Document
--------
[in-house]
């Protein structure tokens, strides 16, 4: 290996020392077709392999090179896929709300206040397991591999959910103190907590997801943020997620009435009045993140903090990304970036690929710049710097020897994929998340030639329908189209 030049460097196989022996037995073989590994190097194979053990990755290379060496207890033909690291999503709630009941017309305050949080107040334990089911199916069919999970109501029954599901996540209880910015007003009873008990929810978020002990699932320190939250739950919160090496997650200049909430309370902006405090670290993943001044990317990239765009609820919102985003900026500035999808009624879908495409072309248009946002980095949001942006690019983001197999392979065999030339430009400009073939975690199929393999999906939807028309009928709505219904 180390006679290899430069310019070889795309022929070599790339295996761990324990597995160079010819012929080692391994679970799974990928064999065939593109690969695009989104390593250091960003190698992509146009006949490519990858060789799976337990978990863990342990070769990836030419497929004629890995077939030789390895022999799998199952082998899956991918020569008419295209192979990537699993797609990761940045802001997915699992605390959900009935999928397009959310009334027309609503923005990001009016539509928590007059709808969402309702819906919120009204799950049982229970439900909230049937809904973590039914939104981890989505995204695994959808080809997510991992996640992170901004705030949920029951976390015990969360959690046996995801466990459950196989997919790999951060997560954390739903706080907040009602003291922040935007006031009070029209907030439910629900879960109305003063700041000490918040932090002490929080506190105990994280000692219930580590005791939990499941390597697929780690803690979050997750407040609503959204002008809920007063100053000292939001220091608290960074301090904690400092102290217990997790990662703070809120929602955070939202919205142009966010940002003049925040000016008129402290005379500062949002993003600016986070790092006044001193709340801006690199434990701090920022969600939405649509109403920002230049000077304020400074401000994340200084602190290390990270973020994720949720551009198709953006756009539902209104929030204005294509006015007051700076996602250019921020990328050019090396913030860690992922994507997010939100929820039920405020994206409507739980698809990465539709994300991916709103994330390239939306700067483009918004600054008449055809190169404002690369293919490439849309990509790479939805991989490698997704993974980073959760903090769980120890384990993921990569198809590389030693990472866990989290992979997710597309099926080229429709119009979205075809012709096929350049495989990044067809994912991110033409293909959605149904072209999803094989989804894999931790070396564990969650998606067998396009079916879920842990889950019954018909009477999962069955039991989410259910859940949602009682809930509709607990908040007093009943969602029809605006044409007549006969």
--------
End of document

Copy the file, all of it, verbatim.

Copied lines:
[in-house]
């Protein structure tokens, strides 16, 4: 290996020392077709392999090179896929709300206040397991591999959910103190907590997801943020997620009435009045993140903090990304970036690929710049710097020897994929998340030639329908189209 030049460097196989022996037995073989590994190097194979053990990755290379060496207890033909690291999503709630009941017309305050949080107040334990089911199916069919999970109501029954599901996540209880910015007003009873008990929810978020002990699932320190939250739950919160090496997650200049909430309370902006405090670290993943001044990317990239765009609820919102985003900026500035999808009624879908495409072309248009946002980095949001942006690019983001197999392979065999030339430009400009073939975690199929393999999906939807028309009928709505219904 180390006679290899430069310019070889795309022929070599790339295996761990324990597995160079010819012929080692391994679970799974990928064999065939593109690969695009989104390593250091960003190698992509146009006949490519990858060789799976337990978990863990342990070769990836030419497929004629890995077939030789390895022999799998199952082998899956991918020569008419295209192979990537699993797609990761940045802001997915699992605390959900009935999928397009959310009334027309609503923005990001009016539509928590007059709808969402309702819906919120009204799950049982229970439900909230049937809904973590039914939104981890989505995204695994959808080809997510991992996640992170901004705030949920029951976390015990969360959690046996995801466990459950196989997919790999951060997560954390739903706080907040009602003291922040935007006031009070029209907030439910629900879960109305003063700041000490918040932090002490929080506190105990994280000692219930580590005791939990499941390597697929780690803690979050997750407040609503959204002008809920007063100053000292939001220091608290960074301090904690400092102290217990997790990662703070809120929602955070939202919205142009966010940002003049925040000016008129402290005379500062949002993003600016986070790092006044001193709340801006690199434990701090920022969600939405649509109403920002230049000077304020400074401000994340200084602190290390990270973020994720949720551009198709953006756009539902209104929030204005294509006015007051700076996602250019921020990328050019090396913030860690992922994507997010939100929820039920405020994206409507739980698809990465539709994300991916709103994330390239939306700067483009918004600054008449055809190169404002690369293919490439849309990509790479939805991989490698997704993974980073959760903090769980120890384990993921990569198809590389030693990472866990989290992979997710597309099926080229429709119009979205075809012709096929350049495989990044067809994912991110033409293909959605149904072209999803094989989804894999931790070396564990969650998606067998396009079916879920842990889950019954018909009477999962069955039991989410259910859940949602009682809930509709607990908040007093009943969602029809605006044409007549006969």